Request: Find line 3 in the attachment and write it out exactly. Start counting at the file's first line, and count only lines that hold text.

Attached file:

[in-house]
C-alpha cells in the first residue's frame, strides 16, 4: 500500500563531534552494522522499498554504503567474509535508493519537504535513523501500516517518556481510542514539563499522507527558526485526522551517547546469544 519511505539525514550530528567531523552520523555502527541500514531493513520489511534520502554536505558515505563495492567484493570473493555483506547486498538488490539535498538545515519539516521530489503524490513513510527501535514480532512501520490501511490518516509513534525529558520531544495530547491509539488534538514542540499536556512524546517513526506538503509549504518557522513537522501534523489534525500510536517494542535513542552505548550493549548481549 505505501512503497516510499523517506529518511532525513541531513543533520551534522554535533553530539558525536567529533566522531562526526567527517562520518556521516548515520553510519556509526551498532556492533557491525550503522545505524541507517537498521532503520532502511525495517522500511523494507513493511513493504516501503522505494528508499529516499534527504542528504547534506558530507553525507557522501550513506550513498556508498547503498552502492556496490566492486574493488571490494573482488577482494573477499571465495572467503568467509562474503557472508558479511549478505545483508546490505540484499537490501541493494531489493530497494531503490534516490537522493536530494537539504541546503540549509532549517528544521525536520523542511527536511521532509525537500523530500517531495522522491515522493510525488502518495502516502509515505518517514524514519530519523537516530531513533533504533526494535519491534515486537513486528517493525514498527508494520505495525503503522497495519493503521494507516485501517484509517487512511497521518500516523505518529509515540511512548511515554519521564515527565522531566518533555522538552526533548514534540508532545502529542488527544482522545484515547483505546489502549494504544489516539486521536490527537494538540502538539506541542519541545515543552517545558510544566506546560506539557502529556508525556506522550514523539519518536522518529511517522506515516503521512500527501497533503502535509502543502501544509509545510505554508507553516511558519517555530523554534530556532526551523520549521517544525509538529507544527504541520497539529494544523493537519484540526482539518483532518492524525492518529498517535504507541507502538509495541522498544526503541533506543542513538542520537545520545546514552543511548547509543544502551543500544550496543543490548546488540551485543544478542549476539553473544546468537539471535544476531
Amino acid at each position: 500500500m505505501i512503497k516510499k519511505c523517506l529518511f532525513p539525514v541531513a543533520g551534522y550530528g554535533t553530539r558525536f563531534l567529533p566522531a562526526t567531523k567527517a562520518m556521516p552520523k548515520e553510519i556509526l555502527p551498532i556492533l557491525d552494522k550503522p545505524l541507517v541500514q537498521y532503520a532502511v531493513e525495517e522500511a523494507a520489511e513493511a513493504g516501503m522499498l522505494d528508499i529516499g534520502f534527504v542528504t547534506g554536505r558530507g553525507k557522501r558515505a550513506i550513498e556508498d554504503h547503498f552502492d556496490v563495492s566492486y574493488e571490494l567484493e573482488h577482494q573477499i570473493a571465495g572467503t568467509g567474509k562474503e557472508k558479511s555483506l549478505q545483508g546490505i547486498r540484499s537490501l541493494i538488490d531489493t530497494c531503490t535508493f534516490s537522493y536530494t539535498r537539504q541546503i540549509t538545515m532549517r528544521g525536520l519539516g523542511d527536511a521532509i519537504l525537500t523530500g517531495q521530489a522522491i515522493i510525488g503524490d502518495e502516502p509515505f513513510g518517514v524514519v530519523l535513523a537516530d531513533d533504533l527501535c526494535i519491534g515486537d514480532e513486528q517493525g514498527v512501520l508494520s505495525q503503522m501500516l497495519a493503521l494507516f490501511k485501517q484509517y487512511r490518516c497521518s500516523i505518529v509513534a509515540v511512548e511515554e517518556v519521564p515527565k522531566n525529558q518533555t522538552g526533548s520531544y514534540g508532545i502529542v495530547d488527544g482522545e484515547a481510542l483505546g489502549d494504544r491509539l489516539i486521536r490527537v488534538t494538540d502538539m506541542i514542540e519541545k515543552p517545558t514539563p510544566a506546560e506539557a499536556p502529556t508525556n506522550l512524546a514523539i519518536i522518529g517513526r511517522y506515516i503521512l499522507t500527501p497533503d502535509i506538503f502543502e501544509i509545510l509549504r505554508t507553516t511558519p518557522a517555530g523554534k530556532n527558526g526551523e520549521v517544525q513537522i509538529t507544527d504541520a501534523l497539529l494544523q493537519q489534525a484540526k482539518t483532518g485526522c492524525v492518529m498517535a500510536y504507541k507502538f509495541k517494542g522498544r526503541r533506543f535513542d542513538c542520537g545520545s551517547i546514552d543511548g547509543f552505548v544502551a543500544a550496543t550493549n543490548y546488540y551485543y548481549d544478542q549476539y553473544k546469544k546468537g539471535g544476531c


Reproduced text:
Amino acid at each position: 500500500m505505501i512503497k516510499k519511505c523517506l529518511f532525513p539525514v541531513a543533520g551534522y550530528g554535533t553530539r558525536f563531534l567529533p566522531a562526526t567531523k567527517a562520518m556521516p552520523k548515520e553510519i556509526l555502527p551498532i556492533l557491525d552494522k550503522p545505524l541507517v541500514q537498521y532503520a532502511v531493513e525495517e522500511a523494507a520489511e513493511a513493504g516501503m522499498l522505494d528508499i529516499g534520502f534527504v542528504t547534506g554536505r558530507g553525507k557522501r558515505a550513506i550513498e556508498d554504503h547503498f552502492d556496490v563495492s566492486y574493488e571490494l567484493e573482488h577482494q573477499i570473493a571465495g572467503t568467509g567474509k562474503e557472508k558479511s555483506l549478505q545483508g546490505i547486498r540484499s537490501l541493494i538488490d531489493t530497494c531503490t535508493f534516490s537522493y536530494t539535498r537539504q541546503i540549509t538545515m532549517r528544521g525536520l519539516g523542511d527536511a521532509i519537504l525537500t523530500g517531495q521530489a522522491i515522493i510525488g503524490d502518495e502516502p509515505f513513510g518517514v524514519v530519523l535513523a537516530d531513533d533504533l527501535c526494535i519491534g515486537d514480532e513486528q517493525g514498527v512501520l508494520s505495525q503503522m501500516l497495519a493503521l494507516f490501511k485501517q484509517y487512511r490518516c497521518s500516523i505518529v509513534a509515540v511512548e511515554e517518556v519521564p515527565k522531566n525529558q518533555t522538552g526533548s520531544y514534540g508532545i502529542v495530547d488527544g482522545e484515547a481510542l483505546g489502549d494504544r491509539l489516539i486521536r490527537v488534538t494538540d502538539m506541542i514542540e519541545k515543552p517545558t514539563p510544566a506546560e506539557a499536556p502529556t508525556n506522550l512524546a514523539i519518536i522518529g517513526r511517522y506515516i503521512l499522507t500527501p497533503d502535509i506538503f502543502e501544509i509545510l509549504r505554508t507553516t511558519p518557522a517555530g523554534k530556532n527558526g526551523e520549521v517544525q513537522i509538529t507544527d504541520a501534523l497539529l494544523q493537519q489534525a484540526k482539518t483532518g485526522c492524525v492518529m498517535a500510536y504507541k507502538f509495541k517494542g522498544r526503541r533506543f535513542d542513538c542520537g545520545s551517547i546514552d543511548g547509543f552505548v544502551a543500544a550496543t550493549n543490548y546488540y551485543y548481549d544478542q549476539y553473544k546469544k546468537g539471535g544476531c